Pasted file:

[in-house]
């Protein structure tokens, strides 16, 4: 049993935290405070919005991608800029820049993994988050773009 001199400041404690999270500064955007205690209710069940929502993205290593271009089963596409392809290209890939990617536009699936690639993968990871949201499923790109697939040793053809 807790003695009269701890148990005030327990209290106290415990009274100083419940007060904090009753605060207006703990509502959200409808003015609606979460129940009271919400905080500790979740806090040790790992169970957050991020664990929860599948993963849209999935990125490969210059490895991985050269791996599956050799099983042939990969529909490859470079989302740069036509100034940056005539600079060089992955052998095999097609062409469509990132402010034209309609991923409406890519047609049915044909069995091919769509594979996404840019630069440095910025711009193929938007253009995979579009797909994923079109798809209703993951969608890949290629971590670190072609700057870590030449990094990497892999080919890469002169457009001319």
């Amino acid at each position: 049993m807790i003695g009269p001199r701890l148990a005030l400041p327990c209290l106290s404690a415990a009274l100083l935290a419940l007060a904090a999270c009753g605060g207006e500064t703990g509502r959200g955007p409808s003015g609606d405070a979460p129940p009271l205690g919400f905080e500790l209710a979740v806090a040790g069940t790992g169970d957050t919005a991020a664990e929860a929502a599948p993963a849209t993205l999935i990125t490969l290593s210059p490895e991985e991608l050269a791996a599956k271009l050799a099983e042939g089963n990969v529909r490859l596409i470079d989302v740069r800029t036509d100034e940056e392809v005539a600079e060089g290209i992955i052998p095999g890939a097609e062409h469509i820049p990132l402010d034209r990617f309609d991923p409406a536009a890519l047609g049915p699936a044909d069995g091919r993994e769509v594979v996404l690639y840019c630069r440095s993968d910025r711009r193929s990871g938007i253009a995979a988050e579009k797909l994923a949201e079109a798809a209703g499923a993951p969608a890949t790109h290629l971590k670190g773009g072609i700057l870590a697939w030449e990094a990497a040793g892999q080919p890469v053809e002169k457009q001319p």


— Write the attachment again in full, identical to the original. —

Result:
[in-house]
């Protein structure tokens, strides 16, 4: 049993935290405070919005991608800029820049993994988050773009 001199400041404690999270500064955007205690209710069940929502993205290593271009089963596409392809290209890939990617536009699936690639993968990871949201499923790109697939040793053809 807790003695009269701890148990005030327990209290106290415990009274100083419940007060904090009753605060207006703990509502959200409808003015609606979460129940009271919400905080500790979740806090040790790992169970957050991020664990929860599948993963849209999935990125490969210059490895991985050269791996599956050799099983042939990969529909490859470079989302740069036509100034940056005539600079060089992955052998095999097609062409469509990132402010034209309609991923409406890519047609049915044909069995091919769509594979996404840019630069440095910025711009193929938007253009995979579009797909994923079109798809209703993951969608890949290629971590670190072609700057870590030449990094990497892999080919890469002169457009001319």
């Amino acid at each position: 049993m807790i003695g009269p001199r701890l148990a005030l400041p327990c209290l106290s404690a415990a009274l100083l935290a419940l007060a904090a999270c009753g605060g207006e500064t703990g509502r959200g955007p409808s003015g609606d405070a979460p129940p009271l205690g919400f905080e500790l209710a979740v806090a040790g069940t790992g169970d957050t919005a991020a664990e929860a929502a599948p993963a849209t993205l999935i990125t490969l290593s210059p490895e991985e991608l050269a791996a599956k271009l050799a099983e042939g089963n990969v529909r490859l596409i470079d989302v740069r800029t036509d100034e940056e392809v005539a600079e060089g290209i992955i052998p095999g890939a097609e062409h469509i820049p990132l402010d034209r990617f309609d991923p409406a536009a890519l047609g049915p699936a044909d069995g091919r993994e769509v594979v996404l690639y840019c630069r440095s993968d910025r711009r193929s990871g938007i253009a995979a988050e579009k797909l994923a949201e079109a798809a209703g499923a993951p969608a890949t790109h290629l971590k670190g773009g072609i700057l870590a697939w030449e990094a990497a040793g892999q080919p890469v053809e002169k457009q001319p």